Before beginning any quilt project, and especially if you are just starting out, it’s important to have a few essentials on hand.
Whether you are buying new supplies, or using ‘gently used’ tools, it’s ever so helpful to have the best equipment and tools that you can afford. Anymore, we all have enough stress in our lives. A hobby is supposed to be an escape from, not an addition to, your busy life.
So, let’s gather some stuff:
A Sewing Machine
Seems obvious, but if you are on the market for a machine to support a new hobby, it’s important to have the right equipment. If you are using an older machine or a borrowed one, if the machine you are using doesn’t have some key accessories, then you might consider making a purchase. This isn’t an endorsement of any sewing machine manufacturer; a decent sewing machine with basic quilting accessories can cost $2-500. Of course, you can spend lots more if you want more ‘bells and whistles.’
If you are sewing machine shopping, ask lots of questions and provide an honest assessments of your skills to the person helping you at the dealer. Test drive your machine before you buy it. It should be easy to use and feel ‘right.’ Most importantly, ask how your machine will be serviced! Your machine needs regular cleaning and calibration. If you notice something fishy with how service arrangements are made, then beware.
During my first year of making quilts, I out-grew my sewing machine model twice!
A machine that is ideal for making quilts will have all the standard accessories, plus a quarter-inch foot, a walking foot, and a free-motion or darning foot. Plus the ability to raise and lower the feed dogs. Sometimes the walking foot and darning foot are not included with the machine, but may be purchased separately. Before you begin, take some time to get acquainted with your machine, learn how to thread the upper thread, and bobbin, and get a feel for how the presser foot works. If your dealer offers a get-acquainted-with-your-new-machine session, take advantage of it!
Sewing Machine Needles
Typically, you should change your needle after eight hours of sewing. It’s really easy to let that slide. But, relatively speaking, it’s a really inexpensive element of your sewing hobby that can make a huge difference in results. Sewing machine needles come in many shapes and sizes. The size of your thread determines the size of the needle. For piecing, I typically use a size 80/12 or 90/14 needle to go with a 40- or 50-weight thread. Needles are also characterized by their point. For now, let’s stick with a Universal point.
Again lots of choices. Since I typically use cotton fabrics for my quilts, I prefer to use 100% cotton thread for piecing and quilting for the simple reason that the cotton thread will age at the same rate as the cotton fabric. Other fibers, like polyester, will age at a different rate from the cotton fabric and may damage your work over time. Thread comes in different weights or thicknesses. The larger the number, the finer or smaller the thread width. I like using a 40- or 50-weight 2 or 3 ply thread for piecing. Brands: Mettler, Aurifil, Superior, Star Cotton, and others, all good!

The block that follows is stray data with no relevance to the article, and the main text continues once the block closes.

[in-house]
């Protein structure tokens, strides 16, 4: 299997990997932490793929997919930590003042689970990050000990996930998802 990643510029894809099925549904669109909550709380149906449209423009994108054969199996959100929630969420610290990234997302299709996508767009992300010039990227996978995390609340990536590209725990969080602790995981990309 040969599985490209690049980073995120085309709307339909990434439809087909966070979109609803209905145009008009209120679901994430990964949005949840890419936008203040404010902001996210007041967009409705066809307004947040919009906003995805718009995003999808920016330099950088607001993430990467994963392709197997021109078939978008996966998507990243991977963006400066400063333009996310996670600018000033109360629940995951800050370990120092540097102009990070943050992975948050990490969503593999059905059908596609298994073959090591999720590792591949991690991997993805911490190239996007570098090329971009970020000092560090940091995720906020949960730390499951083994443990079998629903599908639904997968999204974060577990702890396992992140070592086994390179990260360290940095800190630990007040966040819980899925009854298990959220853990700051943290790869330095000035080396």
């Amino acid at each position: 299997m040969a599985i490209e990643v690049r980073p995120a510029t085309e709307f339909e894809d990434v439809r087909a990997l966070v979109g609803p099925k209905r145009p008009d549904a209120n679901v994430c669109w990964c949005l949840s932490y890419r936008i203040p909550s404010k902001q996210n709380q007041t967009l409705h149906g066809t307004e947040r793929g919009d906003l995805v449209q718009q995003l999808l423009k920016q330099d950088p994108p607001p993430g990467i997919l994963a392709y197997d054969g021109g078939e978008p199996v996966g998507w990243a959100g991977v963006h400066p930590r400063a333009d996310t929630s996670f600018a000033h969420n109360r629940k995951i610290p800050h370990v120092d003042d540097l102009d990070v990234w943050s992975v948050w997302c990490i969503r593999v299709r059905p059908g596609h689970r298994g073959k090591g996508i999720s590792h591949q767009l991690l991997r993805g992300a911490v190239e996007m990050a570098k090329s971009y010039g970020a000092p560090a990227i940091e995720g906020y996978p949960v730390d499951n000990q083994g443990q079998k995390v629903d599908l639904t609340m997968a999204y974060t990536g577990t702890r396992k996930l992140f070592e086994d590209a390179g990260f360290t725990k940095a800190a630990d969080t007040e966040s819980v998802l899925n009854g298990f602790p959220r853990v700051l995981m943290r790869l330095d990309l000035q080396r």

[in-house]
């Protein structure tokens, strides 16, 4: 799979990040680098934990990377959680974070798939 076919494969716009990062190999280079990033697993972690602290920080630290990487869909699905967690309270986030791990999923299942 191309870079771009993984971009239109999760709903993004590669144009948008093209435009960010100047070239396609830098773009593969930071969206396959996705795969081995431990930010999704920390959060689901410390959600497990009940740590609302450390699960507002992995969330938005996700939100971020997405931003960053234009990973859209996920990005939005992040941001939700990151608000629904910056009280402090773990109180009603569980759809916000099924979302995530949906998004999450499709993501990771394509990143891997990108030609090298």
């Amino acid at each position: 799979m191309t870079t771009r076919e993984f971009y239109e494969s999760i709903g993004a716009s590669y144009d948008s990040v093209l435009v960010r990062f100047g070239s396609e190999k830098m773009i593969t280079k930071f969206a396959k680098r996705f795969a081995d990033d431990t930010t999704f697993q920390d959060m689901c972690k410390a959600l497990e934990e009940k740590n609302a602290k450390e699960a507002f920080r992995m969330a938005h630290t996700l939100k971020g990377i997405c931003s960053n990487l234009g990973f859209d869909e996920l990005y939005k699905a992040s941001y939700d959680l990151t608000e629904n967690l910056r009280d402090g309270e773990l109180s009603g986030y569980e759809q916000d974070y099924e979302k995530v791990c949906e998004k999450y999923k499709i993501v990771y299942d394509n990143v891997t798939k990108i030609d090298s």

Not just for fixing mistakes! (But keep it handy anyway)
You can’t have enough of them in my opinion. I like glass-head pins with a very sharp point and a shaft that is not too long and not too short. For quilting, you’ll also need some curved safety pins to baste the layers of your project before quilting, but you won’t need those right away.
Snips or Scissors
You will figure this out pretty quickly, so I might as well fess up right away, I have some weird sewing habits. For example, I rarely use the thread cutter built-in to most machines. I like using thread snips. What can I say? I’m a gadget gal, and there’s something powerful about using tools and gadgets you love.
Rotary Cutter & Fresh Blades
My favorite rotary cutter is made by Olfa and has a 45mm blade. It has an ergonomic handle that closes when you put it down. The blade is easily locked closed. This is great for beginners.
Important! The blade is sharper than it looks. Always treat your rotary cutter with respect and keep it away from curious little fingers and out of reach of pets. When not in use, return your rotary cutter to closed and locked position.
A basic, self-healing mat that is at least 18″ x 24″ is a really good start. Don’t worry about the lines on the mat, we won’t use them much, if at all. If you can clear a counter-height space for your cutting sessions, that would be ideal. The mat in the photograph is a 12″ rotating mat; these are really nice, too. And portable for quilters on the go!
Lots of options here. No slip bottom, slippery bottom, partly slippery bottom. Black lines, green lines, red lines. What’s important: Easy to read lines and numbers. Most of my photos will probably be shown with a variety of rulers. Go to a quilt shop, review your options, and choose carefully! For now, a 6-1/2″ x 12-1/2″ size – or something in that neighborhood – will be ideal!
Here’s the thing. The beauty of this hobby is that there are lots of options, and no one tool is right for everyone.
Good luck! Next time we’ll discuss fabric selection for the First Timer Table Topper.